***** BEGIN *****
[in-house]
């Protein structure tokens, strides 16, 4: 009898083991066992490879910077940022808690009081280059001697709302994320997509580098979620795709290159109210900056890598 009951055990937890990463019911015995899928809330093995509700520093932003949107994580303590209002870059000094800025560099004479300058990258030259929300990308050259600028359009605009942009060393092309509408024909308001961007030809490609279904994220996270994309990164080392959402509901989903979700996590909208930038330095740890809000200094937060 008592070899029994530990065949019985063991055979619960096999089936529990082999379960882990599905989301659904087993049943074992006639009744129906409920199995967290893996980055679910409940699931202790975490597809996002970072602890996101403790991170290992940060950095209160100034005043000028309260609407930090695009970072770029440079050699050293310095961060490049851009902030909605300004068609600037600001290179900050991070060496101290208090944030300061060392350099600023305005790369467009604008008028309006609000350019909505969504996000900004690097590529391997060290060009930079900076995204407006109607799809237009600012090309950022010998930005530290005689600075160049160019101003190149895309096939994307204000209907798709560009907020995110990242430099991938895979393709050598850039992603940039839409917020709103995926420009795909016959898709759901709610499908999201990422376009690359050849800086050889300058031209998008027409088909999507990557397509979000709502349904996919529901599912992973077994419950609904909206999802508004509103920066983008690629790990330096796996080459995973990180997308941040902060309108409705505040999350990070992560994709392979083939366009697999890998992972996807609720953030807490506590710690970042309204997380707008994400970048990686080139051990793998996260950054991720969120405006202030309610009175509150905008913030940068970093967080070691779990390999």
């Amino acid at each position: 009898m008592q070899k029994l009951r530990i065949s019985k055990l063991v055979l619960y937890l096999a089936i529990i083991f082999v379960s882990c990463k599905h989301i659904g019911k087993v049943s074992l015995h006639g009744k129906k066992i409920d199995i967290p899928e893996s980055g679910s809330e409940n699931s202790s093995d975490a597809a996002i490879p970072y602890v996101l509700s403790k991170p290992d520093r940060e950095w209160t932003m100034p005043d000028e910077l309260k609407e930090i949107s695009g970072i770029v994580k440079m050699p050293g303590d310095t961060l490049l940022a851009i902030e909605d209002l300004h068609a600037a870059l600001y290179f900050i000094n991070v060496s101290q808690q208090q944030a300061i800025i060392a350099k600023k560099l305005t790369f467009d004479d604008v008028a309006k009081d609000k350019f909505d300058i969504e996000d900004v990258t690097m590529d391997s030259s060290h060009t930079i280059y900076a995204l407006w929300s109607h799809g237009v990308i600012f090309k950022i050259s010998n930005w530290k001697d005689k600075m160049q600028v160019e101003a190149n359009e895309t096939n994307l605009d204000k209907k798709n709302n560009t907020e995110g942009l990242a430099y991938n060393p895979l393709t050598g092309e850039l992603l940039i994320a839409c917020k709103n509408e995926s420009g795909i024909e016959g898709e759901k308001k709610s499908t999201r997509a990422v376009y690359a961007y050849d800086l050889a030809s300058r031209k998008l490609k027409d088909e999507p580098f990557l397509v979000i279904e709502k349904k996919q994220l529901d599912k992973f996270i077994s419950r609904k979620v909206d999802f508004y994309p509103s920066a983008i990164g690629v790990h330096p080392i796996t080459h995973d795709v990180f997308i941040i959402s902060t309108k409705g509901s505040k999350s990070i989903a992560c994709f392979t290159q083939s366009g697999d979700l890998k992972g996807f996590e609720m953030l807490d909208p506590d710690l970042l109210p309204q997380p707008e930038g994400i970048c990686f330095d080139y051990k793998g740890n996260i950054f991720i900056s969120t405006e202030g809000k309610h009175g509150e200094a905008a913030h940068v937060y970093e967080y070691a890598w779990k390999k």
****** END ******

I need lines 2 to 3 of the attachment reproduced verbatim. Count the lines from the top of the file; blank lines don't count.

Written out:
């Protein structure tokens, strides 16, 4: 009898083991066992490879910077940022808690009081280059001697709302994320997509580098979620795709290159109210900056890598 009951055990937890990463019911015995899928809330093995509700520093932003949107994580303590209002870059000094800025560099004479300058990258030259929300990308050259600028359009605009942009060393092309509408024909308001961007030809490609279904994220996270994309990164080392959402509901989903979700996590909208930038330095740890809000200094937060 008592070899029994530990065949019985063991055979619960096999089936529990082999379960882990599905989301659904087993049943074992006639009744129906409920199995967290893996980055679910409940699931202790975490597809996002970072602890996101403790991170290992940060950095209160100034005043000028309260609407930090695009970072770029440079050699050293310095961060490049851009902030909605300004068609600037600001290179900050991070060496101290208090944030300061060392350099600023305005790369467009604008008028309006609000350019909505969504996000900004690097590529391997060290060009930079900076995204407006109607799809237009600012090309950022010998930005530290005689600075160049160019101003190149895309096939994307204000209907798709560009907020995110990242430099991938895979393709050598850039992603940039839409917020709103995926420009795909016959898709759901709610499908999201990422376009690359050849800086050889300058031209998008027409088909999507990557397509979000709502349904996919529901599912992973077994419950609904909206999802508004509103920066983008690629790990330096796996080459995973990180997308941040902060309108409705505040999350990070992560994709392979083939366009697999890998992972996807609720953030807490506590710690970042309204997380707008994400970048990686080139051990793998996260950054991720969120405006202030309610009175509150905008913030940068970093967080070691779990390999």
């Amino acid at each position: 009898m008592q070899k029994l009951r530990i065949s019985k055990l063991v055979l619960y937890l096999a089936i529990i083991f082999v379960s882990c990463k599905h989301i659904g019911k087993v049943s074992l015995h006639g009744k129906k066992i409920d199995i967290p899928e893996s980055g679910s809330e409940n699931s202790s093995d975490a597809a996002i490879p970072y602890v996101l509700s403790k991170p290992d520093r940060e950095w209160t932003m100034p005043d000028e910077l309260k609407e930090i949107s695009g970072i770029v994580k440079m050699p050293g303590d310095t961060l490049l940022a851009i902030e909605d209002l300004h068609a600037a870059l600001y290179f900050i000094n991070v060496s101290q808690q208090q944030a300061i800025i060392a350099k600023k560099l305005t790369f467009d004479d604008v008028a309006k009081d609000k350019f909505d300058i969504e996000d900004v990258t690097m590529d391997s030259s060290h060009t930079i280059y900076a995204l407006w929300s109607h799809g237009v990308i600012f090309k950022i050259s010998n930005w530290k001697d005689k600075m160049q600028v160019e101003a190149n359009e895309t096939n994307l605009d204000k209907k798709n709302n560009t907020e995110g942009l990242a430099y991938n060393p895979l393709t050598g092309e850039l992603l940039i994320a839409c917020k709103n509408e995926s420009g795909i024909e016959g898709e759901k308001k709610s499908t999201r997509a990422v376009y690359a961007y050849d800086l050889a030809s300058r031209k998008l490609k027409d088909e999507p580098f990557l397509v979000i279904e709502k349904k996919q994220l529901d599912k992973f996270i077994s419950r609904k979620v909206d999802f508004y994309p509103s920066a983008i990164g690629v790990h330096p080392i796996t080459h995973d795709v990180f997308i941040i959402s902060t309108k409705g509901s505040k999350s990070i989903a992560c994709f392979t290159q083939s366009g697999d979700l890998k992972g996807f996590e609720m953030l807490d909208p506590d710690l970042l109210p309204q997380p707008e930038g994400i970048c990686f330095d080139y051990k793998g740890n996260i950054f991720i900056s969120t405006e202030g809000k309610h009175g509150e200094a905008a913030h940068v937060y970093e967080y070691a890598w779990k390999k």